From January, the Reserve Bank of New Zealand loosened LVR restrictions on banks trading in New Zealand. LVR is essentially the amount a bank is allowed (under Reserve Bank rules) to lend against the value or purchase price of a property.
To try and slow the everstrong NZ property market, the Reserve Bank had put limitations on the banks some years ago. These were enforced up to 2017, allowing the banks to only lend to 10% of their portfolio if clients have less than a 20% deposit for an owner occupied property. If that sounds tough, they then imposed a massive 40% deposit restriction for investment properties to be paid in cash or equity from another supporting property.
The changes that came into effect early this year have increased the threshold for banks, who can now lend up to 90% to owner occupiers. Under new rules, this has meant banks are able to have this group make up to 15% of their portfolio. While that may not sound like much, it increases bank lending by 50%, almost taking them back to their capacity before the restrictions, where lending up to 90% used to be the norm.
Changes to investment lending have also taken place, with a decrease in the required deposit or equity from another property down to 35% of the purchase price. Whilst this is still harsh, as a Loan Market adviser, I have exclusive access to non-bank funding, allowing investors to buy rental property with only a 20% deposit or equity from another property. This new non-bank product is available now.
So will this available funding have any impact on interest rates?
While not directly linked to available funding, interest rates could be impacted if this funding pushes housing inflation up. The majority of lending in New Zealand is sitting on fixed interest rates funded through overseas markets (predominantly USA & Europe), our interest rates can be linked to the growth and recovery of these markets, which we are starting to see today.
All this means is there may finally be some upward interest rate pressure in 2018, but the impact of this will be minimal with current interest rates expected to remain low throughout the first half of the year. Any potential increases are forecasted to be small and towards the back end of the year.
In conclusion, it’s a good news story from our end, with all of these changes collectively equating to more available funding in 2018 for your clients, which will in turn lubricate the property market for buyers and vendors alike. If you have any further questions on these changes, please don’t hesitate to contact a Loan Market adviser.
|How to buy a new home before selling. Bridging finance explained. |
Many of your clients will need to sell their existing home to purchase a new one so it helps to understand their finance options. The sale of a property doesn’t always align with the purchase of a new property so I often use a bridging loan to ease financial strain during the transition.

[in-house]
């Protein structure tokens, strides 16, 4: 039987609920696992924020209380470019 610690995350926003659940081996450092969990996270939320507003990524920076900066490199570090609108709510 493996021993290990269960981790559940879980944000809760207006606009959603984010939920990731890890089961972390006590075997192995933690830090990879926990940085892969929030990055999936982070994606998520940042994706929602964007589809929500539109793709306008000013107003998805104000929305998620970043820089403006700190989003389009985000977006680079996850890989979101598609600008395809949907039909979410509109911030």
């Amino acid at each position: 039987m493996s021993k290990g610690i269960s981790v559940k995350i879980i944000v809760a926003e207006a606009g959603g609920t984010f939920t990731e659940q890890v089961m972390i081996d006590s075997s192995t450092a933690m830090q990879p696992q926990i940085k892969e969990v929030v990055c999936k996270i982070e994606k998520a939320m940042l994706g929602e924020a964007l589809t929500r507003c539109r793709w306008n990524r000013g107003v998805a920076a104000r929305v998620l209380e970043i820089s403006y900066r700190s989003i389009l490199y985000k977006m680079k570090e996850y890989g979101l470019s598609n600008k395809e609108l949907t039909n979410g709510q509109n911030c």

A bridging home loan, also referred to as a relocation home loan, bridges the financial gap between having to pay for a new property and receiving the proceeds from the sale of an existing one. Bridging loans can also provide finance to build a new home while the owner lives in their current home.
How does a bridging loan work?
Generally the lender will take security over both properties and lends against these properties until the sale and purchase process for both is complete. The bridging amount or ‘peak debt’ is restricted to no more than 80% on the first property and 65% on the second and, like any loan product, it pays to have a mortgage adviser who will shop around. Rates are often slightly higher than standard home loans however bridging or relocation loans are shorter term, generally offering a solution for no longer than 12 months.
This will result in a slightly higher home loan for the new property but can reduce financial stress during the transition period. When the existing property is sold, the proceeds from the sale are taken off the balance of the bridging loan, and the remainder will form the new home loan.
Is a bridging loan the right move?
There are a number of factors I consider when determining if a bridging loan is suitable for a client. One important consideration is how long the funds are expected to be needed for. This requires factoring in how motivated the client is to sell the property and if they’re looking to buy an established property or build a new one. It’s important that the borrower is aware that the longer the bridging loan is required for, the more interest they will be paying.
It’s also important that borrowers understand the demand in their property market and how much the existing property will realistically sell for. I will work with them to ensure that both the bridging loan works for them in the short term and the new home loan suits their medium to long term needs.
Source; Loan Market – Peter Dawber and Sifa Sifakula https://www.loanmarket.co.nz/southern-corridor/our-team